WASHINGTON — The U.S. government is considering providing financial assistance for Boeing in light of the challenges posed by the coronavirus pandemic, President Donald Trump said Tuesday.
“We have to protect Boeing,” Trump said during a news conference at the White House. “We absolutely have to help Boeing. They were doing a job well, and all of a sudden this hits. So when the airlines aren’t doing well, Boeing’s not going to be doing well, so we’ll be helping Boeing, yeah.”
Boeing has found itself in financial disarray as a novel strain of coronavirus known as COVID-19 has worked its way across the globe, prompting countries including the U.S. to issue travel bans, flight restrictions and guidance instructing citizens to stay home and avoid traveling. The pressure on the airline industry has raised questions about whether planned orders for Boeing jets will ultimately come through.
The COVID-19 pandemic struck as Boeing struggles to get its bestselling 737 Max airliner back into operation with commercial airlines. The Max has been grounded since March 2019, after two plane crashes in less than a year resulted in more than 300 deaths.
Trump did not provide specifics on what sort of short-term funding could be made available to Boeing, whether its supply chain would also be eligible for assistance, or whether such a bailout will be needed to buoy Boeing’s defense business or other defense contractors. However, a financial boost for Boeing’s commercial side could hypothetically help insulate its defense products from company-wide pressures.
Byron Callan, an analyst with Capital Alpha Partners, noted that given the amount of money aerospace companies have spent on dividends in recent years, it would be politically difficult for any company right now to get a straight handout without taxpayers getting anything back. That may be particularly true for Boeing, coming off the very public 737 MAX issue.
As a result, he predicts some sort of shareholder pain would be involved in any buyout. But given the potential for commercial airlines to shutter in the coming months, Boeing’s issues may linger — and if they do, it could result in dramatic action from the company.
“In the most severe case, is this the event that finally puts Boeing’s defense business in play? If a year from now Boeing is still struggling and have to start selling assets off, it could lead to another restructuring in the defense world,” Callan said.
In his comments on Tuesday, Trump lauded Boeing despite recent difficulties.
“Boeing got hit hard in many different ways. Boeing never had a problem, for years they were an incredible — it was unthinkable what happened to Boeing. Probably I would consider it the greatest company in the world prior to a year ago. Then they got hit in 15 different ways,” Trump said.
“They have different management [now]. I’ve met the new people running Boeing, and I think it’s going to be outstanding,” he added, presumably referring to the company’s new CEO Dave Calhoun, who replaced Dennis Muilenburg in December.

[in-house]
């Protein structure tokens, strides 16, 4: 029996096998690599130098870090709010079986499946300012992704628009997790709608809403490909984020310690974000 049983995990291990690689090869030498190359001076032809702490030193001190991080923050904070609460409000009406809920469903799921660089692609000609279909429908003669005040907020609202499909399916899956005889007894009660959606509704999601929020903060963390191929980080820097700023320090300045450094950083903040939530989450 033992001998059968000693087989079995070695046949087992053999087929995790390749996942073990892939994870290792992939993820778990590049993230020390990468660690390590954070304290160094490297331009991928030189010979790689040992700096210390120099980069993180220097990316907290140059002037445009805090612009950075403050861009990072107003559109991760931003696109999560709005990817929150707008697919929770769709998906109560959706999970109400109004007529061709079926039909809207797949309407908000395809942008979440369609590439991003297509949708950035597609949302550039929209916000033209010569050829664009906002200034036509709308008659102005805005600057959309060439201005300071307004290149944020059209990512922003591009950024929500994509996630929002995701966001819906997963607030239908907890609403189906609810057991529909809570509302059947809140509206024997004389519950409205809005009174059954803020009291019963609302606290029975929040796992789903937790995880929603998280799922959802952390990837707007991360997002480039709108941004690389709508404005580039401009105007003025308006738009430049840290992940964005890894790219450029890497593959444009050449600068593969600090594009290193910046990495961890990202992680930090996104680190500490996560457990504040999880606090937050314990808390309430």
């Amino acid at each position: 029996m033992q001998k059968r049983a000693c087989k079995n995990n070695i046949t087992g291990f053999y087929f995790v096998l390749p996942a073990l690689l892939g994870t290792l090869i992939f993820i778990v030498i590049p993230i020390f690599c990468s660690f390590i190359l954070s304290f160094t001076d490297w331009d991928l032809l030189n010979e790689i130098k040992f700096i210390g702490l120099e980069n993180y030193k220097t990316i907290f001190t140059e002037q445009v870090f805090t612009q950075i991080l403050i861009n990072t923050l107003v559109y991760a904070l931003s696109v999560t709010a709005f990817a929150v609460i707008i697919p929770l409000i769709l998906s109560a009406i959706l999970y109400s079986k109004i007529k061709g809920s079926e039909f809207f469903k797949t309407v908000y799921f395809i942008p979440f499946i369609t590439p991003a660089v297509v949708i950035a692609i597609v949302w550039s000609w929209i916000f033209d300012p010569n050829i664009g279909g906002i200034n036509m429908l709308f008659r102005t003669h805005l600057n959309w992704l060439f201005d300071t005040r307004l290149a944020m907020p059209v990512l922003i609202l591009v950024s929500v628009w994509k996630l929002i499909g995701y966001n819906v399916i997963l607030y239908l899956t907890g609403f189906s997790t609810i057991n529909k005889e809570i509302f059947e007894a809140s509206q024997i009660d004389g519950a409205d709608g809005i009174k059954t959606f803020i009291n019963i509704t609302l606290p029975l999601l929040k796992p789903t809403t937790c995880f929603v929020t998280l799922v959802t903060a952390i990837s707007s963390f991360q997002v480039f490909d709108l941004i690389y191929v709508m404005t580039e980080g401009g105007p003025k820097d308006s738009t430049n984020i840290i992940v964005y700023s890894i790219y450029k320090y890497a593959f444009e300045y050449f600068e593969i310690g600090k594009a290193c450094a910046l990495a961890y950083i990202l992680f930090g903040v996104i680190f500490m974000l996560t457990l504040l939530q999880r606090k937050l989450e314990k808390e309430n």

Trumps comments come after the commercial arm of Boeing asked the government to make available “short-term access to public and private liquidity” to help sustain operations and get the airline industry back on its feet, according to CNBC.
Boeing has made no such pleas on behalf of its defense arm — at least publicly — and operations of its defense business appear to be continuing without major disruption.
“Boeing has issued updated guidance directing all employees who are able to perform their work from home effectively to telecommute until further notice,” said Larry Chambers, a spokesman for Boeing’s defense business. “Production continues at this time, and the company has enhanced cleaning procedures in work spaces, common areas and on high-touch surfaces.”
WASHINGTON — The F-35 final assembly and check out plant in Cameri, Italy, will reopen Wednesday after a two day temporary shutdown meant to help prevent coronavirus.
According to a source with knowledge of the program, the Cameri-based facility was closed on March 16 and 17 for “deep cleaning and sanitation” as a precautionary move to prevent the spread of the novel strain of coronavirus — also known as COVID-19 — that has propagated worldwide. The plant is run by Italian defense conglomerate Leonardo.
Defense One was first to publish news about the shutdown, which was confirmed by Defense News.
The other international final assembly and check out plant, run by Mitsubishi Heavy Industries and based in Nagoya, Japan, is also back to a normal work schedule after a temporary pause from March 9 to 13, the source said. Meanwhile, F-35 production at Lockheed Martin’s Fort Worth, Texas-based plant continues without interruption.
In a statement, Lockheed spokesman Trent Perrotto said that there are no “specific impacts” to the company’s operation or supply chain at this time.
“Across Lockheed Martin, employees with potential exposure are instructed to work remotely and self-quarantine. We have provided guidance to employees and their managers to accommodate flexible work schedules and alternative arrangements where possible,” he said. “When the circumstances warrant, we deep clean work areas and common spaces in any facility with elevated exposure to COVID-19 and regularly share exposure-prevention protocols to reinforce healthy behaviors.”
The F-35 joint program office did not immediately respond to a request for comment.